and which can stand in for a series of wonderful Mughal edifices dotted around northern India (Fatehpur Sikri, the Mausoleum of Akbar at Sikandra, the Jama Masjid mosque in Delhi, the mausoleum of Humayun, …)

– Angkor Wat


with its wonderful faces carved in the temple walls


– The rock gardens and temples of Kyoto

Kyoto Tofuukuji rock garden-2

kyoto kinkakuji

kyoto ginkakuji

– The chateaux of the Loire in France, especially Chenonceau

Chateau de Chenonceau

and Azay-le-Rideau


– The Alhambra palace in Andalusia


with its typical Arab love of water


We don’t just list old buildings. We would add at least two modern buildings:

– the Sydney Opera House

sydney opera house 014

– the east wing of the National Gallery in Washington DC

east wing national gallery

My wife thinks we should also list Labrang, the Tibetan Buddhist monastery-town in Sichuan


I’m not convinced that it really has outstanding universal value, yet.

I’ll add here a couple of the wonderful garden-parks which were created around some of the grander country houses in the UK in the 18th century.

– Stowe gardens


Stowe gardens-house

– Fountains Abbey and Gardens

fountains abbey

fountains abbey gardens-1

fountains abbey gardens-2

Which brings us naturally to our last list, our choices of natural heritage sites of outstanding universal value. We would start with the canyons in the American west. Rather than list the Grand Canyon, which some might consider the natural choice, we would list some of the smaller canyons:

– Bryce Canyon, especially lovely in winter, which is when we saw it:

bryce canyon

– and Canyon de Chelly


– We are moved to list here too the Atlas mountains in Morocco. When we first saw them, we were immediately reminded of the canyonlands in the US

Atlas mountains

but what was even better was that the locals were still making their villages from the local clay so that villages seemed to grow out of the landscape

atlas mountains-villages

– From canyons on land to canyons on the sea, and here we found the fjords in New Zealand more striking than those in Norway

New Zealand South Island Fiordland National Park Milford Sound

– From water to none, with the red sand dunes of Namibia

Namibia -Dune 45

– and back to water again, with the Amazon River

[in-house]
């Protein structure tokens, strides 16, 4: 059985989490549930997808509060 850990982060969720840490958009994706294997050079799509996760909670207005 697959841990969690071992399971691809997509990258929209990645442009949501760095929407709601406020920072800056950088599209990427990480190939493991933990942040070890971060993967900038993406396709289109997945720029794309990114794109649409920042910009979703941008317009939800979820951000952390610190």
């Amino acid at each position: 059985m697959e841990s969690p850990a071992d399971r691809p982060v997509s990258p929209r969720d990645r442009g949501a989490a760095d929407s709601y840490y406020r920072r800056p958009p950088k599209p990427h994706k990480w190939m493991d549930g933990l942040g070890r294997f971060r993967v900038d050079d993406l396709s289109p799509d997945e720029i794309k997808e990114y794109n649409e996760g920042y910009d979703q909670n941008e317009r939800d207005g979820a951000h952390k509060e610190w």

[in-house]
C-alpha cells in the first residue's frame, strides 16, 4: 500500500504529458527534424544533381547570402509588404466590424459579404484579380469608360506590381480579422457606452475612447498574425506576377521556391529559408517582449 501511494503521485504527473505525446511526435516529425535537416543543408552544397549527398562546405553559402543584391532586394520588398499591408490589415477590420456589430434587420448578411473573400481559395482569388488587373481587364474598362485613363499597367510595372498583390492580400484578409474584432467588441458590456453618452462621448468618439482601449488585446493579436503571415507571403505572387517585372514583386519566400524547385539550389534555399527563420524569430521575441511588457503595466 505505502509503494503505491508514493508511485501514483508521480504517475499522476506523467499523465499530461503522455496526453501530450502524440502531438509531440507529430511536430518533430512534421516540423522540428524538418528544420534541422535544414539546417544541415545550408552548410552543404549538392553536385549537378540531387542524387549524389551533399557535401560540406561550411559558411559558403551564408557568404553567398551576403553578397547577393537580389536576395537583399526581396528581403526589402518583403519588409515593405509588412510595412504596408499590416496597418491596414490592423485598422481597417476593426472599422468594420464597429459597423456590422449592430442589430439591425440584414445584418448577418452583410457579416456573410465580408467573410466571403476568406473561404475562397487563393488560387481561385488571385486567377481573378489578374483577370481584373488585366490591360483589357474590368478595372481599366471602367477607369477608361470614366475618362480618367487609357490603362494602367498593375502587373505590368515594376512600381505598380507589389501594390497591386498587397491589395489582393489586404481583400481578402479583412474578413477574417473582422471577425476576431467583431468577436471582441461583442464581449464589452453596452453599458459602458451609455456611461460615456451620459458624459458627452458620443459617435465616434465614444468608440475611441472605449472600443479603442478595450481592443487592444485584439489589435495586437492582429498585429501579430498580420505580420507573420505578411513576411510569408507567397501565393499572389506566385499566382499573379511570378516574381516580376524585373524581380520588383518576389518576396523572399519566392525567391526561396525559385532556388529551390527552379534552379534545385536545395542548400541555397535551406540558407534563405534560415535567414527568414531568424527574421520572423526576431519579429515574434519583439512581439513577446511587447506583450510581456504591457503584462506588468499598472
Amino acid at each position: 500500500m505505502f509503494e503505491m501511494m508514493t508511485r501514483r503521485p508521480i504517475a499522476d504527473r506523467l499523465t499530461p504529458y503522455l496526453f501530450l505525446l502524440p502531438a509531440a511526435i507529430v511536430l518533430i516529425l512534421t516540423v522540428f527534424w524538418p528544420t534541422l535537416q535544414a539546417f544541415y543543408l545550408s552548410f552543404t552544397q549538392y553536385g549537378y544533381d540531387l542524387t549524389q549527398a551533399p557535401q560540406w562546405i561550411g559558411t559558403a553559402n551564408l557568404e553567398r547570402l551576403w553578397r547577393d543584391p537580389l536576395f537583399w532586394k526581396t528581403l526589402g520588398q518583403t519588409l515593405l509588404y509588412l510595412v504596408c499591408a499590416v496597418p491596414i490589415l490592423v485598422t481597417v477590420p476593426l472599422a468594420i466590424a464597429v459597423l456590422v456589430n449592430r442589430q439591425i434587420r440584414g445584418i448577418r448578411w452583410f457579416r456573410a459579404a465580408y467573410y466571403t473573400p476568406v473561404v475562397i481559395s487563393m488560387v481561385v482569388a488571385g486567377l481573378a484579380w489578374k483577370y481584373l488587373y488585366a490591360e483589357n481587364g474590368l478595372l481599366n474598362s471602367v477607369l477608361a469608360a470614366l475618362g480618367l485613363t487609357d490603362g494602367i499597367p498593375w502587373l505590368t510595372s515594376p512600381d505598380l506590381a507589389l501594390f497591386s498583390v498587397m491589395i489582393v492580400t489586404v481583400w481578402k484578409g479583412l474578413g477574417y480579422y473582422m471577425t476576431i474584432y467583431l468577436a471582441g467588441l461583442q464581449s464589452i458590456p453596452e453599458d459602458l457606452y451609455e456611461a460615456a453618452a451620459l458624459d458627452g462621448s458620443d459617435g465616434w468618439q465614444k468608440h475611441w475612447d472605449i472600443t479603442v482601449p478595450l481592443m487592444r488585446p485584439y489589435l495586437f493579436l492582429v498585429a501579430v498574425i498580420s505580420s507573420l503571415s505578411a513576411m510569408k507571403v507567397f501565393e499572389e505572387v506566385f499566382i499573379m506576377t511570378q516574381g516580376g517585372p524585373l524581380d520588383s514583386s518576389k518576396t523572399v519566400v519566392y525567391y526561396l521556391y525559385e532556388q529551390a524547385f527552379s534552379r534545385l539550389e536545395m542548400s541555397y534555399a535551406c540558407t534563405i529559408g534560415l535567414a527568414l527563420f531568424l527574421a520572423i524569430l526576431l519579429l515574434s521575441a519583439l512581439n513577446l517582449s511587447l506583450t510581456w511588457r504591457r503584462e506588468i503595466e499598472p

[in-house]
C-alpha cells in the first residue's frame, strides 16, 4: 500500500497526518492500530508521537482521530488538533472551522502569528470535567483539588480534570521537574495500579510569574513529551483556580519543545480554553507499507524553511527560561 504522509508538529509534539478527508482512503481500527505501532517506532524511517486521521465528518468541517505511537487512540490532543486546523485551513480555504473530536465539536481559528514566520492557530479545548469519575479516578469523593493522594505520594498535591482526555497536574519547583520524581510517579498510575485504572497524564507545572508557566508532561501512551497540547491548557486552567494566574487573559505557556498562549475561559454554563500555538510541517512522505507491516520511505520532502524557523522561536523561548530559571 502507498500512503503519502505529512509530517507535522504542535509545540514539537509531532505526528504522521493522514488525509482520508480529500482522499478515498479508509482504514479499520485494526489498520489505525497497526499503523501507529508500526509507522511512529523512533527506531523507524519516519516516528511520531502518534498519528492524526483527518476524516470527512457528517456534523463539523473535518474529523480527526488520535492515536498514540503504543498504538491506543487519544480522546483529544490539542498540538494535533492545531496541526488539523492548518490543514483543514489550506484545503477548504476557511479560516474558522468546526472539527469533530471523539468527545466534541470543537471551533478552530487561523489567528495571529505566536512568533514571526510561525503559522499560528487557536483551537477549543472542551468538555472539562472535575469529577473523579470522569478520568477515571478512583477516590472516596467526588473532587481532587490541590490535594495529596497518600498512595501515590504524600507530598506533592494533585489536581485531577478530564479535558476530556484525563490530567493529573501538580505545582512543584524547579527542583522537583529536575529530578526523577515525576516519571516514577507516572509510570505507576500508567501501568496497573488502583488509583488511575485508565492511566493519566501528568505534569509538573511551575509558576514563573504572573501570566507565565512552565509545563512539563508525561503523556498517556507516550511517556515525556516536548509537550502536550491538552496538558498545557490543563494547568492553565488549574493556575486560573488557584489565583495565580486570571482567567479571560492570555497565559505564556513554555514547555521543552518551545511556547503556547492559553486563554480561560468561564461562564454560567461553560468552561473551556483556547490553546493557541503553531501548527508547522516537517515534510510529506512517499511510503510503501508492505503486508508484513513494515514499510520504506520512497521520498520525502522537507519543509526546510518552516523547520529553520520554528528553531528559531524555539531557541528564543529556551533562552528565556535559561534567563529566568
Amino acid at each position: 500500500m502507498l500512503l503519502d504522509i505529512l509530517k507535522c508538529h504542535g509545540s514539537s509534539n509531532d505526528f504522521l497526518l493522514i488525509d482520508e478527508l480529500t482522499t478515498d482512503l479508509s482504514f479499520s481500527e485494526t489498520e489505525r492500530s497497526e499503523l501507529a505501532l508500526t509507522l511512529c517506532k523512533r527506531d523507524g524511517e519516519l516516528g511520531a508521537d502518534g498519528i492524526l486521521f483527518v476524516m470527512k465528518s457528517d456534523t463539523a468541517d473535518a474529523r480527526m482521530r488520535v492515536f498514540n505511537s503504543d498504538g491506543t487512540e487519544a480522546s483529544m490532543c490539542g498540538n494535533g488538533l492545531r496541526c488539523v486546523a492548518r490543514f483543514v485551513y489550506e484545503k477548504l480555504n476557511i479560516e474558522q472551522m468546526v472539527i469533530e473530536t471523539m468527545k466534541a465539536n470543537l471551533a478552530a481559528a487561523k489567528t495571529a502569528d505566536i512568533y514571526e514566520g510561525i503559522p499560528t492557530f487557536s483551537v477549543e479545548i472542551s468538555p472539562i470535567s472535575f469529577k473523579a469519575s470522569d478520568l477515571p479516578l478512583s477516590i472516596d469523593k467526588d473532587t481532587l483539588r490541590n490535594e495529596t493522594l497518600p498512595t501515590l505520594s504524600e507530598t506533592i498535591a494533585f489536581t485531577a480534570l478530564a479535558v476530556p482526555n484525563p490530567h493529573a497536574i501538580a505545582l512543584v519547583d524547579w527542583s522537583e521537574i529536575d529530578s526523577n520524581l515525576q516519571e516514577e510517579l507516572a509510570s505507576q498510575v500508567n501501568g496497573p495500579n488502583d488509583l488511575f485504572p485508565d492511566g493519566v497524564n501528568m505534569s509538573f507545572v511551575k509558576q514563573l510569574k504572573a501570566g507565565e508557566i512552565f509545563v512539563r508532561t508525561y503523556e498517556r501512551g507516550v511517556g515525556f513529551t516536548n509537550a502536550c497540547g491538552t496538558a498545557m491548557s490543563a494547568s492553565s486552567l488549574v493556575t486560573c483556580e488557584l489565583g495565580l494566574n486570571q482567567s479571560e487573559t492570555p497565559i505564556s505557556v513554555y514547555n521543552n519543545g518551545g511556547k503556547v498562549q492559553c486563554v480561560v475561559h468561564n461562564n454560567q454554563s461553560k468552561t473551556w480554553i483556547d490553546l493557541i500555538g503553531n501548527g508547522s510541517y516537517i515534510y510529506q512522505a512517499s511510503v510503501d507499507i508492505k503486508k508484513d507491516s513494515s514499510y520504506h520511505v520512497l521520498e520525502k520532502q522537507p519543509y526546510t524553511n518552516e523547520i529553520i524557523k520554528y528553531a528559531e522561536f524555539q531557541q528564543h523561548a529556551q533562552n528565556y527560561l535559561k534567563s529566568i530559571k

Amazon river

– from hotter to cooler, with the high meadows of the Alps in the Trentino in Italy


– from grass to trees, in this case the truly magnificent sequoias


– and finally back to grass and water, with the Scottish Highlands



Well, that’s our list of cultural and natural sites which we would consider to have outstanding universal value. As I said earlier, the list is no doubt incomplete simply because there are still lots of places we haven’t visited. We’d be interested to know how readers feel about this. What sites would they put on their own list?


Dubai creek: [in
Venice-aerial view: [in
Venice-worm’s eye view:
Paris-Notre Dame: [in
Paris-Eiffel tower: [in
Rome Piazza Navona: [in
Rome Pantheon: [in
Istanbul: [in
Prague: [in
San Gimignano-1:
San Gimignano-2:
Savannah: [in
Edinburgh-New Town:,%20Midlothian/IMG_9890.jpg [in
Edinburgh-castle: [in
Manhattan: [in
Taj Mahal: [in
Angkor Wat: [in
Angkor Wat Gods: [in
Kyoto Tofukuji rock garden: [in
Kyoto Kinkakuji: [in,31489,2049375_2049370_2048907,00.html%5D
Kyoto Gingakuji: [in
Château de Chenonceau: [inâteau_de_Chenonceau%5D
Château Azay-le-Rideau: [inâteau_d’Azay-le-Rideau%5D
Alhambra: [in
Alhambra-2:!!-!!4.jpg [in
Sydney Opera House: our photo
East Wing National Gallery: [in
Labrang: [in
Stowe gardens: [in
Stowe gardens-House: [in
Fountains abbey: [in
Fountains abbey gardens-1: -[in
Fountains abbey gardens-2: [in
Bryce canyon: [in
Canyon de Chelly: [in
Atlas Mountains: [in (Toubkal National Park)
Atlas mountain village: [in
Milford Fjord New Zealand: [in
Namibia-Dune 45: [in
Amazon River: [in
Alps in Trentino:×800/67/alps_italia_italy_trentino_alpi_1280x800_66754.jpg [in
Sequoia national park: [in
Scottish Highlands: [in